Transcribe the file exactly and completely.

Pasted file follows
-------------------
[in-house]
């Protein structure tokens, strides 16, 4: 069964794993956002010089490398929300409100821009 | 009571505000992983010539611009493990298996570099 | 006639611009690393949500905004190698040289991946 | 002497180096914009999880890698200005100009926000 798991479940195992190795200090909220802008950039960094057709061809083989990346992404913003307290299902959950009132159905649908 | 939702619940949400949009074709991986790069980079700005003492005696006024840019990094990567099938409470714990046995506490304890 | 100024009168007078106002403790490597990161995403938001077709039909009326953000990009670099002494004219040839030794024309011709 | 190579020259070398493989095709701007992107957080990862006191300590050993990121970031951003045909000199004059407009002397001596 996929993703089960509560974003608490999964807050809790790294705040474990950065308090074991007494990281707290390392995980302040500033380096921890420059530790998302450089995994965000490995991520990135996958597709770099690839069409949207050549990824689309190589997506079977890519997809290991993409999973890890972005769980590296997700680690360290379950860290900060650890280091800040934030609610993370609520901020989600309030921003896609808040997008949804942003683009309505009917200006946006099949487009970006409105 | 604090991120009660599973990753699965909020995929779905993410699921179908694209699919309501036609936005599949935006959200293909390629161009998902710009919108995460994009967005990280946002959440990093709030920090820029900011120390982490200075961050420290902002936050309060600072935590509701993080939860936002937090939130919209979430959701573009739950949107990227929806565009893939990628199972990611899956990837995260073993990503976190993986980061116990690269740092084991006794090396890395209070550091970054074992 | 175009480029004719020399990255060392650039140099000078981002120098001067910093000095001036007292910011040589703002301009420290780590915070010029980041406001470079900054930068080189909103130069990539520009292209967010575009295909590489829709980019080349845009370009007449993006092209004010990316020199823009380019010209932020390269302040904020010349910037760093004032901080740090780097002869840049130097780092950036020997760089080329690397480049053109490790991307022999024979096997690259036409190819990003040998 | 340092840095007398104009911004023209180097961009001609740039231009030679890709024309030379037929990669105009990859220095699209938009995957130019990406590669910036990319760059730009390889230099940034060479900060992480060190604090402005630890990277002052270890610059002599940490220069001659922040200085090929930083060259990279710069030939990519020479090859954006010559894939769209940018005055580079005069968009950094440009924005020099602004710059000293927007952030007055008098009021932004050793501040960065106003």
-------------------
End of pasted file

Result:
[in-house]
């Protein structure tokens, strides 16, 4: 069964794993956002010089490398929300409100821009 | 009571505000992983010539611009493990298996570099 | 006639611009690393949500905004190698040289991946 | 002497180096914009999880890698200005100009926000 798991479940195992190795200090909220802008950039960094057709061809083989990346992404913003307290299902959950009132159905649908 | 939702619940949400949009074709991986790069980079700005003492005696006024840019990094990567099938409470714990046995506490304890 | 100024009168007078106002403790490597990161995403938001077709039909009326953000990009670099002494004219040839030794024309011709 | 190579020259070398493989095709701007992107957080990862006191300590050993990121970031951003045909000199004059407009002397001596 996929993703089960509560974003608490999964807050809790790294705040474990950065308090074991007494990281707290390392995980302040500033380096921890420059530790998302450089995994965000490995991520990135996958597709770099690839069409949207050549990824689309190589997506079977890519997809290991993409999973890890972005769980590296997700680690360290379950860290900060650890280091800040934030609610993370609520901020989600309030921003896609808040997008949804942003683009309505009917200006946006099949487009970006409105 | 604090991120009660599973990753699965909020995929779905993410699921179908694209699919309501036609936005599949935006959200293909390629161009998902710009919108995460994009967005990280946002959440990093709030920090820029900011120390982490200075961050420290902002936050309060600072935590509701993080939860936002937090939130919209979430959701573009739950949107990227929806565009893939990628199972990611899956990837995260073993990503976190993986980061116990690269740092084991006794090396890395209070550091970054074992 | 175009480029004719020399990255060392650039140099000078981002120098001067910093000095001036007292910011040589703002301009420290780590915070010029980041406001470079900054930068080189909103130069990539520009292209967010575009295909590489829709980019080349845009370009007449993006092209004010990316020199823009380019010209932020390269302040904020010349910037760093004032901080740090780097002869840049130097780092950036020997760089080329690397480049053109490790991307022999024979096997690259036409190819990003040998 | 340092840095007398104009911004023209180097961009001609740039231009030679890709024309030379037929990669105009990859220095699209938009995957130019990406590669910036990319760059730009390889230099940034060479900060992480060190604090402005630890990277002052270890610059002599940490220069001659922040200085090929930083060259990279710069030939990519020479090859954006010559894939769209940018005055580079005069968009950094440009924005020099602004710059000293927007952030007055008098009021932004050793501040960065106003």